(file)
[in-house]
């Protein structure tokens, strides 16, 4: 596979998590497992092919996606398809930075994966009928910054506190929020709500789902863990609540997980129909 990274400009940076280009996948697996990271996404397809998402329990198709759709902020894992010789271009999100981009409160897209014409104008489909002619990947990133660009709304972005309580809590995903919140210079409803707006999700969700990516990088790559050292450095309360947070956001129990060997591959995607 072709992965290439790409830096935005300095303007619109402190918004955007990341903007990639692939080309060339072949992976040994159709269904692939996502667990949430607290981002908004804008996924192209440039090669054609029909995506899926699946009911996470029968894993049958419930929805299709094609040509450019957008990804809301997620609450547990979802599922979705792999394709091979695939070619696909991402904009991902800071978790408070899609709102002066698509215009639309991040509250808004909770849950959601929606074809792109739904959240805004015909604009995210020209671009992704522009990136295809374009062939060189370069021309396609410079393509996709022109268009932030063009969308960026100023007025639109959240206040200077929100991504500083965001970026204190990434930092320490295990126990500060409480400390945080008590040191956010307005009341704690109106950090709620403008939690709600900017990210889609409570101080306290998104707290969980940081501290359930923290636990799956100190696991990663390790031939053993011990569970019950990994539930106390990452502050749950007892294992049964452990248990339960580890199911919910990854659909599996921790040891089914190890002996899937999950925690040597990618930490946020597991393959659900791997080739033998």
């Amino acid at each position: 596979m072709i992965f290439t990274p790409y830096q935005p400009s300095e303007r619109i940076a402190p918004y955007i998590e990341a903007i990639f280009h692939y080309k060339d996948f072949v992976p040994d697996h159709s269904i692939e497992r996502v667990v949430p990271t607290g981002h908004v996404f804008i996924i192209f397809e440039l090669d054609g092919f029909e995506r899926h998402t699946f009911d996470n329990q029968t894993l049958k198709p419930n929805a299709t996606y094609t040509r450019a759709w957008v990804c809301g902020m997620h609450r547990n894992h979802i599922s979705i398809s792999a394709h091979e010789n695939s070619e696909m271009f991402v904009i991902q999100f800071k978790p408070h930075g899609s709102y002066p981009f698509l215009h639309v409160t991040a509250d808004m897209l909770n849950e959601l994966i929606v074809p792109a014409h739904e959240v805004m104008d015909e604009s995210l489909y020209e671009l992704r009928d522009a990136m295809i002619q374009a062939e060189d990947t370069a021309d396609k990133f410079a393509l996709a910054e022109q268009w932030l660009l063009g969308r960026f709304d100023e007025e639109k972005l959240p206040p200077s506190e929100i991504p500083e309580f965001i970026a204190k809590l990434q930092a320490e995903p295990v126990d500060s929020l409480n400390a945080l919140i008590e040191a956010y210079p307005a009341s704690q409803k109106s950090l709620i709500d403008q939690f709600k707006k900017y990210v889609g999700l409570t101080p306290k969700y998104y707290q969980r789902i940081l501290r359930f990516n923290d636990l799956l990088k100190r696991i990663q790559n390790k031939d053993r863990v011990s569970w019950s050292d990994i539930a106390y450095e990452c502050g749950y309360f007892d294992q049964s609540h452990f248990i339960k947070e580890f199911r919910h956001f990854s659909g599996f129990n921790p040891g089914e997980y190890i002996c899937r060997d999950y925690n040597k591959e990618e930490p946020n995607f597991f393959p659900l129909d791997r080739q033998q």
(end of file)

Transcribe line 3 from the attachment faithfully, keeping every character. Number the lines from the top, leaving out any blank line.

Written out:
């Amino acid at each position: 596979m072709i992965f290439t990274p790409y830096q935005p400009s300095e303007r619109i940076a402190p918004y955007i998590e990341a903007i990639f280009h692939y080309k060339d996948f072949v992976p040994d697996h159709s269904i692939e497992r996502v667990v949430p990271t607290g981002h908004v996404f804008i996924i192209f397809e440039l090669d054609g092919f029909e995506r899926h998402t699946f009911d996470n329990q029968t894993l049958k198709p419930n929805a299709t996606y094609t040509r450019a759709w957008v990804c809301g902020m997620h609450r547990n894992h979802i599922s979705i398809s792999a394709h091979e010789n695939s070619e696909m271009f991402v904009i991902q999100f800071k978790p408070h930075g899609s709102y002066p981009f698509l215009h639309v409160t991040a509250d808004m897209l909770n849950e959601l994966i929606v074809p792109a014409h739904e959240v805004m104008d015909e604009s995210l489909y020209e671009l992704r009928d522009a990136m295809i002619q374009a062939e060189d990947t370069a021309d396609k990133f410079a393509l996709a910054e022109q268009w932030l660009l063009g969308r960026f709304d100023e007025e639109k972005l959240p206040p200077s506190e929100i991504p500083e309580f965001i970026a204190k809590l990434q930092a320490e995903p295990v126990d500060s929020l409480n400390a945080l919140i008590e040191a956010y210079p307005a009341s704690q409803k109106s950090l709620i709500d403008q939690f709600k707006k900017y990210v889609g999700l409570t101080p306290k969700y998104y707290q969980r789902i940081l501290r359930f990516n923290d636990l799956l990088k100190r696991i990663q790559n390790k031939d053993r863990v011990s569970w019950s050292d990994i539930a106390y450095e990452c502050g749950y309360f007892d294992q049964s609540h452990f248990i339960k947070e580890f199911r919910h956001f990854s659909g599996f129990n921790p040891g089914e997980y190890i002996c899937r060997d999950y925690n040597k591959e990618e930490p946020n995607f597991f393959p659900l129909d791997r080739q033998q």